The Quest for a National Energy Policy
Although many are skeptical that Congress will be able to pass energy legislation this year, representatives of the engineering community are cautiously optimistic that some sort of energy policy will emerge, especially with a national concern about energy security and infrastructure.At press time, the Senate was still developing its energy bill, which currently matches up with 80% of the...
Although many are skeptical that Congress will be able to pass energy legislation this year, representatives of the engineering community are cautiously optimistic that some sort of energy policy will emerge, especially with a national concern about energy security and infrastructure.
At press time, the Senate was still developing its energy bill, which currently matches up with 80% of the policies included in the House bill passed in August.
"We're encouraging engineers to support getting a bill through the Senate and getting into conference with the House," notes Larry Bory, director of government relations for the National Society of Professional Engineers, Alexandria, Va.
However, even if the Senate does pass an energy bill, there are no guarantees of the House and Senate resolving the differences in their two versions of energy legislation, according to Dave Hamilton, policy director for the Alliance to Save Energy, a Washington, D.C.-based coalition of manufacturers, government agencies and environmental groups.
Currently, the Senate version in process contains a number of building-related provisions, including a requirement that the energy efficiency of federal buildings increase to 10% beyond the Energy Conservation Code. The Senate bill also offers grant monies to schools that exceed the code by 30% for new construction and 20% for retrofits. By comparison, Hamilton points out that the House version contains less rigorous design standards and offers grants to all public buildings, not just schools.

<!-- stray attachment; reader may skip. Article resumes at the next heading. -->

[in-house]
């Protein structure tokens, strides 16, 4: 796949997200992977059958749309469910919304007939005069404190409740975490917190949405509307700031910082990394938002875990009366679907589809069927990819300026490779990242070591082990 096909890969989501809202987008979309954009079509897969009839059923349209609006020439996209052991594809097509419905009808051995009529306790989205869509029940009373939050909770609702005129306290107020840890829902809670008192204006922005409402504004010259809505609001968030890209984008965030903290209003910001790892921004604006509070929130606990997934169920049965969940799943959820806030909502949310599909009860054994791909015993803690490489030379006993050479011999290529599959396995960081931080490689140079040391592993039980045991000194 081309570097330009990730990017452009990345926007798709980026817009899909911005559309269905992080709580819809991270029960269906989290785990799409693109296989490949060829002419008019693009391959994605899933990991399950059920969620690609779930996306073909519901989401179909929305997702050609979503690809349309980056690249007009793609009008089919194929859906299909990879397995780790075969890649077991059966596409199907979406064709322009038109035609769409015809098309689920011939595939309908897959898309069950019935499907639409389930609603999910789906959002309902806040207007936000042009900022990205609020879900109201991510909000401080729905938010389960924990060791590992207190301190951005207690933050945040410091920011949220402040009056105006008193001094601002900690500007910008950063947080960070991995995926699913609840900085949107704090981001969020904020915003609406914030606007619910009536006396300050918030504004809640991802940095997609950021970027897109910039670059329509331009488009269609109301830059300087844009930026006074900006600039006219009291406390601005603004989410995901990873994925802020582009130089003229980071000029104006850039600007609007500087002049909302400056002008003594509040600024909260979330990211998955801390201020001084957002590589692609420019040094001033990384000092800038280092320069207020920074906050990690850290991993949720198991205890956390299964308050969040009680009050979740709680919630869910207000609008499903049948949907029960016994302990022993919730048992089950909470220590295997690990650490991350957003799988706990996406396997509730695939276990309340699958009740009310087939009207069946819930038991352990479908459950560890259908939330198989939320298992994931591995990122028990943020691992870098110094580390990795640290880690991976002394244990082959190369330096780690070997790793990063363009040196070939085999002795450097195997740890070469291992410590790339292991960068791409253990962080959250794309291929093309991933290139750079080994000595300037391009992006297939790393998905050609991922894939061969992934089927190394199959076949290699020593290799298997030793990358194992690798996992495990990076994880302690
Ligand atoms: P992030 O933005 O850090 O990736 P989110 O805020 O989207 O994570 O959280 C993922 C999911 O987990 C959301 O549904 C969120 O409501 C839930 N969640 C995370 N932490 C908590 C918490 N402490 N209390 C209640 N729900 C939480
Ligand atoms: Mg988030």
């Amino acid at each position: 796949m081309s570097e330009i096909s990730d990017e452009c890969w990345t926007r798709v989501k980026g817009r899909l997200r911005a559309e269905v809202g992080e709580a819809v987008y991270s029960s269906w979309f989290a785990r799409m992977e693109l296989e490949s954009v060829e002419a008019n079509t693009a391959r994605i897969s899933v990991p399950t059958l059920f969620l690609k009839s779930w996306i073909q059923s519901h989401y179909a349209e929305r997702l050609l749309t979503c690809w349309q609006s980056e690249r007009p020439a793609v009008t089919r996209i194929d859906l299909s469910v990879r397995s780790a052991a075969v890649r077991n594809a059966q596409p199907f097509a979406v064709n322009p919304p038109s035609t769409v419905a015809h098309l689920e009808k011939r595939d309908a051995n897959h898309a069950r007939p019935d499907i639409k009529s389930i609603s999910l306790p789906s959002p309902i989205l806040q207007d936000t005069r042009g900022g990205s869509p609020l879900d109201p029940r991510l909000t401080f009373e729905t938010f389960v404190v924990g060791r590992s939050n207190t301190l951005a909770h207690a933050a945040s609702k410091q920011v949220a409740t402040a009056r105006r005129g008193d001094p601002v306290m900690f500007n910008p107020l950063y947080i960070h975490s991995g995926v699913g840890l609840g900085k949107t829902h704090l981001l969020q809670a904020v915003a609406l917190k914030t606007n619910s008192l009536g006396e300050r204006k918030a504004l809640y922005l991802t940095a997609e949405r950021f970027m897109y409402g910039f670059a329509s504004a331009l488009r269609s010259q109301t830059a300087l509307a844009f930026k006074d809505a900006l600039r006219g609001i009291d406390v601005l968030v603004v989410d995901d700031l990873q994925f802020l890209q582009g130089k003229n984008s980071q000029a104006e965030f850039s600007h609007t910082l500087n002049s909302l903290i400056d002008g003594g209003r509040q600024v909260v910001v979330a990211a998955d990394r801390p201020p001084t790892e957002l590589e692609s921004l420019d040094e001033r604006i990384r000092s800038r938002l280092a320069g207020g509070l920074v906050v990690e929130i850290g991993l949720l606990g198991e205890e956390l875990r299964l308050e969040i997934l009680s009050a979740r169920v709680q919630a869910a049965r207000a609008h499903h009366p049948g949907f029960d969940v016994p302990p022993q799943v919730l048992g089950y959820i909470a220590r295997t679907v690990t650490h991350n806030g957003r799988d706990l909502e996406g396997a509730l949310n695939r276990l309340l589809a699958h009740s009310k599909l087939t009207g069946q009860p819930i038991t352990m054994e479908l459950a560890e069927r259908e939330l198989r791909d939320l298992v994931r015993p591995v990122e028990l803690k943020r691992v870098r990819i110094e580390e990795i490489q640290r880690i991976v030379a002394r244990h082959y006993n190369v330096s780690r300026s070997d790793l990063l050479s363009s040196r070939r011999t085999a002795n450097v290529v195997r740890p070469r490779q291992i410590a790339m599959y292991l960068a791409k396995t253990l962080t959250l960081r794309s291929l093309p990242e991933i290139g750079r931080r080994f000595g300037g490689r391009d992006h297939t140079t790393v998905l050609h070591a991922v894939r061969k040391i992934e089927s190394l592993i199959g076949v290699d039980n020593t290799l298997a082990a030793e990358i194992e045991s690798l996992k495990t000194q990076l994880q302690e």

For research and development, the Senate bill—sponsored by Senate Majority Leader Tom Daschle (D-S.D.), and Energy Committee Chairman Jeff Bingaman (D-N.M.)—offers $500 million in funding for renewable energies in 2003, increasing to $733 million annually by 2006. Although the Senate's policy has yet to include a tax package, the bill is expected to offer deductions for efficient commercial space and credits for the purchase and installation of fuel cells or combined heat and power systems. Among the highlights of the House bill are:
$33.5 billion in tax cuts and incentives over the next 10 years for energy production.
$12.6 billion for conservation incentives.
$13 billion in tax breaks to improve energy reliability.
Even though this first round of legislation, if passed, is likely to make just a dent in the total volume of energy that could potentially be saved in the U.S., Bory stresses the importance of starting somewhere.
"It may need to be revised, but the most important thing is for engineers to communicate with their senators that we need an energy policy," he states.
John Carney, director of public relations for the American Council of Engineering Companies, concurs.
"In a lot of ways, engineers are prevented from bringing their entire toolbox to solve problems. An energy policy would give engineers more options and incentives to try new ways of doing things."